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A Front Row Fallon Experience

Ever wondered what a live TV studio production is like? Last week at The Tonight Show with Jimmy Fallon, I, along with eleven of my BYU classmates, attended the Monday evening show’s airing production, starring Kevin Bacon and David Feherty, and we were lucky to score the studio’s front row seats.

In the line waiting to enter the studio, as well as backstage in the lounge before the show started, we were restricted from photography or filming of any kind. Upon a nearly two hour waiting period, we were finally led to the rear entrance of the studio’s stadium seating structure, and two by two we were guided by NBC interns into our comfortable, Ferrari-red seats.

A “hype host” who was surprisingly rude soon welcomed the audience, but because of the unique circumstances of a live studio production and the feeling of being apart of something “bigger” with celebrities and performers present, his low quality humor was met with laughs and applause, when in reality it wasn’t impressive.

Because the tickets to The Tonight Show are surprisingly easy to come by and free for audience members, (aside from the hassle of meeting the early reservation deadline online) the host continually reminded us that we were part of the production; our cheers, emotions, and laughter was essential to the outcome of the show’s performance.

This created an almost delirious, fan-crazed atmosphere where people were overreacting to anything and everything that was spoken by a cast or crewmember. It was almost unnerving at times thinking about people’s unrealistic reactions for the sole purpose that they might get a chance to be spotted on TV or publicly recognized by Jimmy, or other cast members.

Fallon’s show was interesting to observe behind the scenes, largely in part because much of the humor appears more calculated in the studio than it does on TV. The three producers who sat to my left during the show seemed unfazed by his jokes and almost critical of his every move. I wondered about the ratings, consumer appeal, and subliminal messages that Jimmy was sending throughout the show’s taping.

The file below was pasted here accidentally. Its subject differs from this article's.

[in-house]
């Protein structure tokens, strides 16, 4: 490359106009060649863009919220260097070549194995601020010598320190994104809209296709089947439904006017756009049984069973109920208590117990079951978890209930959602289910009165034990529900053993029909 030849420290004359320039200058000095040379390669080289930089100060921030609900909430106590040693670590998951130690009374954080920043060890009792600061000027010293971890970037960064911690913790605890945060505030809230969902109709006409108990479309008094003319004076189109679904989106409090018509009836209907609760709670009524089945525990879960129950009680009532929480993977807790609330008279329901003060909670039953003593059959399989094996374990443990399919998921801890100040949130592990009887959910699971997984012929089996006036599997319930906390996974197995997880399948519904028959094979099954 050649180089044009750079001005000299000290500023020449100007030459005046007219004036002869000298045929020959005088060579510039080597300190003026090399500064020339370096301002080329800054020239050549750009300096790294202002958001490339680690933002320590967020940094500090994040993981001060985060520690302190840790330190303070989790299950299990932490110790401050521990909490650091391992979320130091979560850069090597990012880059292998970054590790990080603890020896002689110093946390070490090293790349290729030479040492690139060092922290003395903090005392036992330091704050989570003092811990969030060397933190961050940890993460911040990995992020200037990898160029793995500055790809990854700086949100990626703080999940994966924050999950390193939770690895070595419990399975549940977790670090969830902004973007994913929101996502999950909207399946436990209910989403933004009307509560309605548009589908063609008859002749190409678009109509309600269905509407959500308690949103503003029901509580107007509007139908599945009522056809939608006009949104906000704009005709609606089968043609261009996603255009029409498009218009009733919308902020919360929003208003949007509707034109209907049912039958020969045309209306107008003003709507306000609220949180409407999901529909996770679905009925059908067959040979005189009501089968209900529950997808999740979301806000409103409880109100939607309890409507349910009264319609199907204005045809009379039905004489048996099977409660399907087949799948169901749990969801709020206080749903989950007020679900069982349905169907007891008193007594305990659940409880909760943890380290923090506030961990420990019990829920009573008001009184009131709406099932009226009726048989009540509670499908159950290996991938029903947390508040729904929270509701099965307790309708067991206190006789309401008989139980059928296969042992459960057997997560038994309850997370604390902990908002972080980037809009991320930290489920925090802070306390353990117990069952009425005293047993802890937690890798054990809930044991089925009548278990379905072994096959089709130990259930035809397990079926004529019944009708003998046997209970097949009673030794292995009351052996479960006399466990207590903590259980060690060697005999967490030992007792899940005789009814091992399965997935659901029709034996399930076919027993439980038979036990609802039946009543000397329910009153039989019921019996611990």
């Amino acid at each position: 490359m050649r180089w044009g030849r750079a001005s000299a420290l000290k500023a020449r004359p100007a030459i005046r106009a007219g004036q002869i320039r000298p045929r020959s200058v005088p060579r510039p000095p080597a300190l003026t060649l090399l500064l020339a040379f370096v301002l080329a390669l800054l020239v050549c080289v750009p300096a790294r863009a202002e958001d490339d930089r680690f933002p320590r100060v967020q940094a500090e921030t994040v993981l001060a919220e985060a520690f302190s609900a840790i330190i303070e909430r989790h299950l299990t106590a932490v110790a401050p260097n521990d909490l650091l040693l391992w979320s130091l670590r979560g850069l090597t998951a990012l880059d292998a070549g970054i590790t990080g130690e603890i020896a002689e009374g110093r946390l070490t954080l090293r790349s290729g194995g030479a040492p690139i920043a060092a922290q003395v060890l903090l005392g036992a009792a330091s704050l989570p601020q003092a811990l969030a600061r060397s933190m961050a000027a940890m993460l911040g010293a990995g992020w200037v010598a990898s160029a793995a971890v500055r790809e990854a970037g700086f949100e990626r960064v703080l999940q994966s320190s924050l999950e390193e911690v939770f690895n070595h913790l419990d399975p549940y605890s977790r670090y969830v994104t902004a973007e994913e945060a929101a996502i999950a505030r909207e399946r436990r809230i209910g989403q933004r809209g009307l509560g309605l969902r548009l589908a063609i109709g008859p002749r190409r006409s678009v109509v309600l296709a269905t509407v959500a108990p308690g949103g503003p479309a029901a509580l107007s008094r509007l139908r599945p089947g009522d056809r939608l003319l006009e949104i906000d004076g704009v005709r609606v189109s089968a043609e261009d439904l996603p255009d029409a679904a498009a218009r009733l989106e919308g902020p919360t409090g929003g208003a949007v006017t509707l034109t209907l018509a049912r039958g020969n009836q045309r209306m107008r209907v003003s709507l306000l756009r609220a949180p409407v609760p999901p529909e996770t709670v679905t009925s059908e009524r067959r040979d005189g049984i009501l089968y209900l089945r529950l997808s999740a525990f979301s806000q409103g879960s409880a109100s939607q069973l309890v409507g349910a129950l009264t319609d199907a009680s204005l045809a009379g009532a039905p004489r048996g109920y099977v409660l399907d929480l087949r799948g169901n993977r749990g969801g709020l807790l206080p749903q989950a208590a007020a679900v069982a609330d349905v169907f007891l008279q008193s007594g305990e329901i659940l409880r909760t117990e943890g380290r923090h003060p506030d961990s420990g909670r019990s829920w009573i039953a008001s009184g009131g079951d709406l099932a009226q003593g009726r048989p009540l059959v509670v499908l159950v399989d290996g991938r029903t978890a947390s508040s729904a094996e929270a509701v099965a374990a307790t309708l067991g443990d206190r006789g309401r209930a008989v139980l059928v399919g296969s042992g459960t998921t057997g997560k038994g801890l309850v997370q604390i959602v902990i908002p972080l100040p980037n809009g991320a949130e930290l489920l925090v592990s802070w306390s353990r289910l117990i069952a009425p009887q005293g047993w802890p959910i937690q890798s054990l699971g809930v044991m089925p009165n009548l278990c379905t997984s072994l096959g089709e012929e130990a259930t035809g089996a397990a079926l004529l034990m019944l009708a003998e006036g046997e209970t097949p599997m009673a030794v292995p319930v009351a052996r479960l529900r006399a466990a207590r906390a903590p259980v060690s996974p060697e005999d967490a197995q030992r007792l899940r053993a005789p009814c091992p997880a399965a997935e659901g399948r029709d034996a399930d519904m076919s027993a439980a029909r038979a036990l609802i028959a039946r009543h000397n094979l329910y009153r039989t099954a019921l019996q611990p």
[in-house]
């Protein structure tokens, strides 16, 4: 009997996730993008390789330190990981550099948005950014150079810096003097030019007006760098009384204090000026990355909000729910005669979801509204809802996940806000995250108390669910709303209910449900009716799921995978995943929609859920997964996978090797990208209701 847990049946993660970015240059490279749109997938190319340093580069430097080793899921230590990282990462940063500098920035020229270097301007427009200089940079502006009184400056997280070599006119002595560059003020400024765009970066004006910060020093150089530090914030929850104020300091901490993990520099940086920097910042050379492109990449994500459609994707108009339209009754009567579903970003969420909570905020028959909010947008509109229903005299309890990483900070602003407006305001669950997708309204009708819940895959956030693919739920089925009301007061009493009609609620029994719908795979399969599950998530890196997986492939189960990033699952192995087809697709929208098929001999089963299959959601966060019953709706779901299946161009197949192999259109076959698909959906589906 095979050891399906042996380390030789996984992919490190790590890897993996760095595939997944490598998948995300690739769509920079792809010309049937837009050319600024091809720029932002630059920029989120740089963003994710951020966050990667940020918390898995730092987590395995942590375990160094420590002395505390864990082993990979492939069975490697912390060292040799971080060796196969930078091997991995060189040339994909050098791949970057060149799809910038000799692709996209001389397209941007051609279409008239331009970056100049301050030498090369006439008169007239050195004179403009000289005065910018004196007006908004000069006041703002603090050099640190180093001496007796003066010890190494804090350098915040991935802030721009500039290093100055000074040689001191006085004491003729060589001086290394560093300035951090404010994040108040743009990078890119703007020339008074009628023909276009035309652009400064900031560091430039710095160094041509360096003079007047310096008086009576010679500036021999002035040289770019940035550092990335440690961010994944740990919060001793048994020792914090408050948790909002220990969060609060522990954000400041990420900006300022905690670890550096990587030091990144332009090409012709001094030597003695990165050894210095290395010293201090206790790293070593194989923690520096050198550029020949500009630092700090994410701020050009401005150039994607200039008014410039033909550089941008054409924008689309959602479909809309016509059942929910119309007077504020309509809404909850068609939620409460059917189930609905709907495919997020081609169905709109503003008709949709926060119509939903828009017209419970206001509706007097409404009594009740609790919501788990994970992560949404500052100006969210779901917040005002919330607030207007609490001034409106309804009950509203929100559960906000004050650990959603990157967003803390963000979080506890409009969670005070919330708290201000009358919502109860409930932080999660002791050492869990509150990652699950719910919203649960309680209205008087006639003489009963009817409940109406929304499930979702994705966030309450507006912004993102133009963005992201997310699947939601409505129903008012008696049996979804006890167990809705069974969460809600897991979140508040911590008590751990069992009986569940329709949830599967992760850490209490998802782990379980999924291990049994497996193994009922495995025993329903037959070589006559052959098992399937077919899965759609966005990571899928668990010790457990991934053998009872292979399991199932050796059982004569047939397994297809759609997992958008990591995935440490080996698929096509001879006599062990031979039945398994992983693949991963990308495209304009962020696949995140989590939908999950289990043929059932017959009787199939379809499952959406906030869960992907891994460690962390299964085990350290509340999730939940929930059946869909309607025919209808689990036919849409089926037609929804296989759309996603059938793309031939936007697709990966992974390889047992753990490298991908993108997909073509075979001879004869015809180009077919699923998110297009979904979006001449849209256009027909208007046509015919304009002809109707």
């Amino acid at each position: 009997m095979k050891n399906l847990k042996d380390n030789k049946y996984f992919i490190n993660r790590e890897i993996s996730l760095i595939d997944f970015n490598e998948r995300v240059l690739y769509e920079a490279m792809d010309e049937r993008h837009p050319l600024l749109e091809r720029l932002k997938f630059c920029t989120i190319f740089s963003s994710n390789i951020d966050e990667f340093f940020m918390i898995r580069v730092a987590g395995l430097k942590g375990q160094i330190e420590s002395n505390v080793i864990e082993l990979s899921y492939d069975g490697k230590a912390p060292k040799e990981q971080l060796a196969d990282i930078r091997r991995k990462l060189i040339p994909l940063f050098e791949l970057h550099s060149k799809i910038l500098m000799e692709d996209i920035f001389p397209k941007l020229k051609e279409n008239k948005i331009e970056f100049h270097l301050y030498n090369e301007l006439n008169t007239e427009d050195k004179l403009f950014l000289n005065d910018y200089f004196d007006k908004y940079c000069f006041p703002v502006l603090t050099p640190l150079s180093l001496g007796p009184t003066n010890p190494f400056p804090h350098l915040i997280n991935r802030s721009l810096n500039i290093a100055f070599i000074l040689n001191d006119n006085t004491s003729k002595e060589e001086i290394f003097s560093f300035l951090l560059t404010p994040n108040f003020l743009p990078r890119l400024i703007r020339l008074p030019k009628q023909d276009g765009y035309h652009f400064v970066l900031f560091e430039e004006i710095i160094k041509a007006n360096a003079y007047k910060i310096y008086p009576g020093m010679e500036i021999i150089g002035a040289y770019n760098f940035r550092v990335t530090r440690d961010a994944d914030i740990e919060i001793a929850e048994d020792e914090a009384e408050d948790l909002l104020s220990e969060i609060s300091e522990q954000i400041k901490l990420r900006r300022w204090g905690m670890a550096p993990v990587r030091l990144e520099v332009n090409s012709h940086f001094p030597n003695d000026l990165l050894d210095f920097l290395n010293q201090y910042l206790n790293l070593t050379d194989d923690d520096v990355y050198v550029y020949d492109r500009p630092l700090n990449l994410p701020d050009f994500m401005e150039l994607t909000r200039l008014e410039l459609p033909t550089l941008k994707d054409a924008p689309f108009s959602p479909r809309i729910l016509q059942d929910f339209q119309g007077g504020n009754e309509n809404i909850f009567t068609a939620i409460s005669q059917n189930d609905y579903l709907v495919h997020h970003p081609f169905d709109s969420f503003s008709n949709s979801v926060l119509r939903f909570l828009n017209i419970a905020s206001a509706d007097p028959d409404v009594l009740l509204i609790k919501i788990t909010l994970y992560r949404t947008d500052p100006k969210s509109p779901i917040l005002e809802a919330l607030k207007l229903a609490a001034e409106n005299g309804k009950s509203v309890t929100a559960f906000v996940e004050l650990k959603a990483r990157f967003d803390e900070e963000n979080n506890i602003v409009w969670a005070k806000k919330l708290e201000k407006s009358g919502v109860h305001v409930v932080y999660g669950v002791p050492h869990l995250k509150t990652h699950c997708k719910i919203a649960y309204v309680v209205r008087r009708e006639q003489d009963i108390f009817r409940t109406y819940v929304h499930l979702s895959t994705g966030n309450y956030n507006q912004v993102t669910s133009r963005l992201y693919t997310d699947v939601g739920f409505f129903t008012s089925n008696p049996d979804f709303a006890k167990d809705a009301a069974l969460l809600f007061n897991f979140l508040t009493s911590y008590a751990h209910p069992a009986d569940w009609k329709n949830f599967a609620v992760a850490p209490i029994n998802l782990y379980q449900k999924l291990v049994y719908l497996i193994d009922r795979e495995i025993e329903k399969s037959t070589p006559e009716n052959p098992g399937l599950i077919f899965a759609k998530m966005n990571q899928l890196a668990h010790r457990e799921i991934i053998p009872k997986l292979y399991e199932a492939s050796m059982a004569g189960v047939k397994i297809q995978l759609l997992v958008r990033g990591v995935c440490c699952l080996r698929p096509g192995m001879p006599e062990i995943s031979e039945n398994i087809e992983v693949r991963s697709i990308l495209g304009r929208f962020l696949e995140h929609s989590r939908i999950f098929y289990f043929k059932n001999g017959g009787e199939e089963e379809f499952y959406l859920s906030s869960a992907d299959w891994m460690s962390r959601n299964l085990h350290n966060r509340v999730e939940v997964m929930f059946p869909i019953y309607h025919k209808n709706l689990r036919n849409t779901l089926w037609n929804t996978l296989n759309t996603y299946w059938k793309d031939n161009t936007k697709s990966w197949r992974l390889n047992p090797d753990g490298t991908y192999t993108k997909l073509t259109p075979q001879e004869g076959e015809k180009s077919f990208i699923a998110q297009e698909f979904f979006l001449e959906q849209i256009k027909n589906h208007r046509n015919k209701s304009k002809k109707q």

Jimmy was notably kind and gracious to the crowd, even taking time during his break to walk amidst the audience, shake hands, get personal, and allow for any questions to be asked. He was so appreciative of us coming and being apart of his show, which was impressive to me; his charming and genuine nature only reinforced his TV persona.

A few days after the show I found an article written by the New York Times, addressing some of the issues that struck me while I had sat through The Tonight Show. The article stated that Fallon has “built his brand on his all-around entertainer’s skills and down-the-middle tastes…[but] viewers haven’t seen him in quite the same light since an interview he conducted with President Trump, which was widely criticized for its fawning, forgiving tone. Now the question is whether the multitalented but apolitical Fallon can ride out the current era of politicized, choose-your-side entertainment, when he just wants to have a good time.” Fallon responded with the optimistic tone by concluding “just because some people bash me on Twitter, it’s not going to change my humor or my show.”

While Fallon’s ratings have taken a slight hit and his producers are well aware of it, Jimmy is still riding out his skits and dialogue on what he thinks is acceptable and funny, whether it means directing his light-hearted jabs at the current presidency or other world events. Fallon has proved time and time again that he has staying power, and even in the midst of media political polarization, getting to watch and be apart of The Tonight Show was still an engaging and exciting way to spend an evening in New York.



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